| 3 min
October 10th, 2017
Anyone who’s had a baby knows all about the lengthy slog of night feeds, teething meltdowns, sleep regressions, and separation anxiety. Put simply, all parents have felt some form of sleep deprivation, at some point. And with the global baby product market generating close to 11 billion U.S dollars in revenue a year (Grand View Research), a captive audience awaits any smart business.
Any good marketer will tell you that to create a successful campaign you must evoke emotion within your audience. If emotions fall within certain criteria on the Valence-Arousal-Dominance (VAD) model – an emotional categorisation scale used in psychology – the likelihood of your content going viral increases.
Each individual emotion is a combination of three characteristics:
- Valence is the positivity (e.g. happiness) or negativity (e.g. fear) of an emotion.
- Arousal ranges from excitement to relaxation. Anger is a high-arousal emotion while sadness is low arousal.
- Dominance ranges from submission to feeling in control. Fear is low-dominance; an emotion a person has more choice over, such as admiration, is high-dominance.
One of the key findings from the VAD model study saw that social sharing was very connected to feelings of high dominance, where the reader or viewer feels in control, such as inspiration or admiration. This explains why your Facebook newsfeed may be flooded by friends sharing feel-good stories.
So, when a sleep-deprived mum from Essex appeared on the Daily Mail website claiming that an £8 bottle of lotion she’d bought from Lush helped her baby daughter get a full 14-hours sleep, the rest was history.
The story did the rounds appearing on popular parenting sites like Mumsnet and Made for Mums, not to mention its appearance on the Mail Online, Mirror, and the Metro with headlines like ‘£8 body lotion that insomniacs swear by’ and ‘Miracle body lotion’. The coverage really pulled on the emotions of over-tired, somewhat desperate parents, clutching at straws for a ‘miracle cure’ to end sleepless nights.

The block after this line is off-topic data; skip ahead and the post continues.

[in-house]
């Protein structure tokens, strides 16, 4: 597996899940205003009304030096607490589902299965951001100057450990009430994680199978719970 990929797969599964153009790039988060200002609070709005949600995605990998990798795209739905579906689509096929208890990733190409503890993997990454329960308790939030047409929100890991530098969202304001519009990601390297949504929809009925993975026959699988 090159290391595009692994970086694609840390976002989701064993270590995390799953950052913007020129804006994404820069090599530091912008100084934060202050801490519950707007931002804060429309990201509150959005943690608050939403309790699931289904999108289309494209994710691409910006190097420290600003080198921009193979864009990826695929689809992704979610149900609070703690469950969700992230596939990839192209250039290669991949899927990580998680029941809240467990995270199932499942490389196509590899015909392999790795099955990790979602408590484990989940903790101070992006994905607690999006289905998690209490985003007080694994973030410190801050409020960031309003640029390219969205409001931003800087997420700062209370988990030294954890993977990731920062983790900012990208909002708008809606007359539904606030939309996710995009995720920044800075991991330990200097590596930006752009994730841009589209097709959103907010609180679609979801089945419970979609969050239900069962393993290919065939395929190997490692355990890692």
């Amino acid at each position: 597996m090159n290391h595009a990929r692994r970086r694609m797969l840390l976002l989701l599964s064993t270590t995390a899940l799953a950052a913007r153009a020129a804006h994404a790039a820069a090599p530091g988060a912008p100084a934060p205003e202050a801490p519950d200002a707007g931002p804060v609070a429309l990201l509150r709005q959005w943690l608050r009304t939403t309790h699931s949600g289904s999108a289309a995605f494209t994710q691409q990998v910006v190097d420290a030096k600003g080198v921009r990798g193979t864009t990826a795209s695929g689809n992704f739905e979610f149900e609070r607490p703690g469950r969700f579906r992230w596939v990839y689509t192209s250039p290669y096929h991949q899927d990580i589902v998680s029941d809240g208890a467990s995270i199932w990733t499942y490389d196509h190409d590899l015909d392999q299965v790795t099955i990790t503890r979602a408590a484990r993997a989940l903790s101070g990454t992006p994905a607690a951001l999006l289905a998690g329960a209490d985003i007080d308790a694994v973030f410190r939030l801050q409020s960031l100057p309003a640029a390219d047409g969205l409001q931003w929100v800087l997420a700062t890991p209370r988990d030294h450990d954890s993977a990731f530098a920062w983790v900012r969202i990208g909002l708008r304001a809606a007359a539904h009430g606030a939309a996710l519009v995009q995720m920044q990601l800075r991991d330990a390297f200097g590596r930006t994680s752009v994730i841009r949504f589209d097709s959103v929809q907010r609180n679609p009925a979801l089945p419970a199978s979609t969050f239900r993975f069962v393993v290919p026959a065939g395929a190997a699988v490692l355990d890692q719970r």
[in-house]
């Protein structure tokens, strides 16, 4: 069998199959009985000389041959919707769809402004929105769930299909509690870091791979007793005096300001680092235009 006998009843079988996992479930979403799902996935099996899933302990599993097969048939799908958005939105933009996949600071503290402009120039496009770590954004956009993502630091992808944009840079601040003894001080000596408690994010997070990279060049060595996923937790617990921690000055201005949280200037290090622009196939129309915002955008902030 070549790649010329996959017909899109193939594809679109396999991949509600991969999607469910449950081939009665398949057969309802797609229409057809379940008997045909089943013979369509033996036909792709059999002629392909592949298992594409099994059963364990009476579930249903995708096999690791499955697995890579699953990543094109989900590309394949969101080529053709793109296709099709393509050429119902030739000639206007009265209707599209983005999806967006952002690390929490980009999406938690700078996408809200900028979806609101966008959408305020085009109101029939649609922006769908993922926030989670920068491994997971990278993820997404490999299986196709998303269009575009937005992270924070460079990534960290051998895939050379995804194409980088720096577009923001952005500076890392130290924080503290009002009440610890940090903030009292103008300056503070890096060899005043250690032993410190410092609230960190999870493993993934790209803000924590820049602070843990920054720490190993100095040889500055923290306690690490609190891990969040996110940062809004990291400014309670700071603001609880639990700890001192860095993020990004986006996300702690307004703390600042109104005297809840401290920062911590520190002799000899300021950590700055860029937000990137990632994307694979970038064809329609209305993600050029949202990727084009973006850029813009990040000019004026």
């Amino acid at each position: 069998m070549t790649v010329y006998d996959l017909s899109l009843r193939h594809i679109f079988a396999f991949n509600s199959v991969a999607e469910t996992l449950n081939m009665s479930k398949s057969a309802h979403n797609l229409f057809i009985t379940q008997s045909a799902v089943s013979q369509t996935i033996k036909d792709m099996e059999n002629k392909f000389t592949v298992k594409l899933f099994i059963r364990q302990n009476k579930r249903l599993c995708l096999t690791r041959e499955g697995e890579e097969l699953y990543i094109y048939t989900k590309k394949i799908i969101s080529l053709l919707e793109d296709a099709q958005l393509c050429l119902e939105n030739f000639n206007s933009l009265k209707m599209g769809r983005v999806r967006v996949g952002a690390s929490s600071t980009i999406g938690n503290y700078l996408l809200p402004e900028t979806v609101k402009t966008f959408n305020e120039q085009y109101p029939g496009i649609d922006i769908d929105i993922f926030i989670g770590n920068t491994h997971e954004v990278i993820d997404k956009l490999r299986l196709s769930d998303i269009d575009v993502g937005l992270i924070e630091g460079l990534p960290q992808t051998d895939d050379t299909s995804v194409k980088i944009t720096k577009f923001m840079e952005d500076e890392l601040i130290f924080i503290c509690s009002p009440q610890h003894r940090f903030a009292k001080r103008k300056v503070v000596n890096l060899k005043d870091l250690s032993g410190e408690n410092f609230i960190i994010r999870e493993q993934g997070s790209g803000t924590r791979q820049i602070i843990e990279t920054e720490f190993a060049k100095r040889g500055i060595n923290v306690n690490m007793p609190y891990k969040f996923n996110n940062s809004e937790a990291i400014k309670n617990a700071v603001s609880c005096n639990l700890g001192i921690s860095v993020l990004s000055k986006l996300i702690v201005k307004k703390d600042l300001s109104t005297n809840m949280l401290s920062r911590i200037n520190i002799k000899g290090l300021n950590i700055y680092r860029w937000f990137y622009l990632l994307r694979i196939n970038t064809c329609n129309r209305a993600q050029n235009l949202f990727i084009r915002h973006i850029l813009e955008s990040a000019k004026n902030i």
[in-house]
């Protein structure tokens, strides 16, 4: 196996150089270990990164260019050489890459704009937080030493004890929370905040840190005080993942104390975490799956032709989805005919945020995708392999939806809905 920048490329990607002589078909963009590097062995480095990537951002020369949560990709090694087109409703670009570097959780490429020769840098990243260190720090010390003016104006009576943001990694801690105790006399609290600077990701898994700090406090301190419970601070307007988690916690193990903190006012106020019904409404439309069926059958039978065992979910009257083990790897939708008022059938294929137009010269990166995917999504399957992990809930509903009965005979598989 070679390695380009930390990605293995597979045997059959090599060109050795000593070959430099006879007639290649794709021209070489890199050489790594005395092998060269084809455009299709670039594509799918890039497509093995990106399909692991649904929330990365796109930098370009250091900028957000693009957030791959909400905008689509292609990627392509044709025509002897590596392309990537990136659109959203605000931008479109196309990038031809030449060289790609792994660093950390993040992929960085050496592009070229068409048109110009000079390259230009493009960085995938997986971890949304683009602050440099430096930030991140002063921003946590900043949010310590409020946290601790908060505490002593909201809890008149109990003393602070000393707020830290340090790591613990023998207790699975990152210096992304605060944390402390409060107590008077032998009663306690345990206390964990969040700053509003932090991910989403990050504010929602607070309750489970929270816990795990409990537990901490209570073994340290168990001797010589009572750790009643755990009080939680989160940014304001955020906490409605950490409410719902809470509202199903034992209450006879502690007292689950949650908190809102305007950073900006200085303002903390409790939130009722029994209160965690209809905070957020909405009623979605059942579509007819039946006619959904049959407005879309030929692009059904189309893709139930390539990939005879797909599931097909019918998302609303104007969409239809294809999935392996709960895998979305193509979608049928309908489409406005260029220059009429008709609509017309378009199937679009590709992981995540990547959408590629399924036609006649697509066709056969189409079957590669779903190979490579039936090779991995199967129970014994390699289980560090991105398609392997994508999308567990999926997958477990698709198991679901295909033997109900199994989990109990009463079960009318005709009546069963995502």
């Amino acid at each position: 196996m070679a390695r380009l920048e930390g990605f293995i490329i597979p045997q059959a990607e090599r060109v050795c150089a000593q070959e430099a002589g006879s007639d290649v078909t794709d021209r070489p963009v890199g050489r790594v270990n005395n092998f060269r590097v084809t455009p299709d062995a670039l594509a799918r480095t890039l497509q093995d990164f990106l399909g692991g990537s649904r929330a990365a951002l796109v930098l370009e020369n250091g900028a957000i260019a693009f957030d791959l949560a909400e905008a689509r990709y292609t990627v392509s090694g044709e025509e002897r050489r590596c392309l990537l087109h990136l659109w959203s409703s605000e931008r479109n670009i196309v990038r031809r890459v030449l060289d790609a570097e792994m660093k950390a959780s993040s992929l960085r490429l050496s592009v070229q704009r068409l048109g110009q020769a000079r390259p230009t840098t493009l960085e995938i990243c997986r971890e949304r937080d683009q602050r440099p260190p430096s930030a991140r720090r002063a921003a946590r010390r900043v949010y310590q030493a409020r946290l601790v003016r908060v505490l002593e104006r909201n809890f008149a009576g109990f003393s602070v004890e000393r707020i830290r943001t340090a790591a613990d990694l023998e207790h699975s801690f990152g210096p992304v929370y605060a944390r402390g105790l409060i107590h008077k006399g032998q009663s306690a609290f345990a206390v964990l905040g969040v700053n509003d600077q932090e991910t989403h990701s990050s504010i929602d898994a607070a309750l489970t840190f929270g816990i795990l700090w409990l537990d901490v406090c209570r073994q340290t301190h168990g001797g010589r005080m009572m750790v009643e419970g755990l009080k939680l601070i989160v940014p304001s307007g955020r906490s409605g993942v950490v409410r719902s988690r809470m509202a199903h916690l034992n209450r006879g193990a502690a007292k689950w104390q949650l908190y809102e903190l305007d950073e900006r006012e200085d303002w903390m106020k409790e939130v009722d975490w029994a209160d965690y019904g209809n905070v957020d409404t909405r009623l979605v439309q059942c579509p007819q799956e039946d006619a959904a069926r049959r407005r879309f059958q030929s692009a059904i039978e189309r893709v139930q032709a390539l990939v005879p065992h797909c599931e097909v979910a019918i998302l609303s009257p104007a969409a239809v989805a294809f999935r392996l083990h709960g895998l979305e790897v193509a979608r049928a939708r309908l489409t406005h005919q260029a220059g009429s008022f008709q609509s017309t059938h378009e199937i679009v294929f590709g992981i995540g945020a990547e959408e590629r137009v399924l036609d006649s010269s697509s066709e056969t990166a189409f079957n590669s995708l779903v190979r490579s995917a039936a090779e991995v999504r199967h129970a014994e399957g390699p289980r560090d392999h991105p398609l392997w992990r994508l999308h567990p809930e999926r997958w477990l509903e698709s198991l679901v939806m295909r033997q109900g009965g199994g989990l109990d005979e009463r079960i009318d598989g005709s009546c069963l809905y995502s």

One Reddit user even claimed that the lotion had been the most effective treatment in weakening the severity of her chronic pain and subsequent insomnia, writing an impassioned post which gained plenty of momentum.
According to Natasha Ritz, Brand Communications Manager at Lush Cosmetics for Australia and New Zealand, Lush spends nothing on advertising, “Lush has a ‘no global advertising’ policy. So every piece of content that we put out does not have the opportunity to have money put behind it,”. This reflects the key to Lush’s brand identity: authenticity.
But what do we marketers and business owners know about viral content? With no TV advertising, no digital advertising, in fact, with no advertising budget behind it whatsoever, Lush seems to have hit the jackpot with a cost-free, viral campaign.
However, Jonah Berger, viral marketing expert and author of Contagious: Why Things Catch On, sums up the ‘secret’ behind viral content marketing success when he says, “Virality isn’t luck. It’s not magic. And it’s not random. There’s a science behind why people talk and share. A recipe. A formula, even’’
This is why in this day and age, it is vital to know your audience and how to engage with them through creating products that meet a demand. We know that when a product is placed or positioned in front of people whose emotions it will play on it can be shared thousands and thousands of times, and in no time at all. And it was by targeting those emotional connections in the beginning that enabled Lush to do just that, for seemingly little effort.
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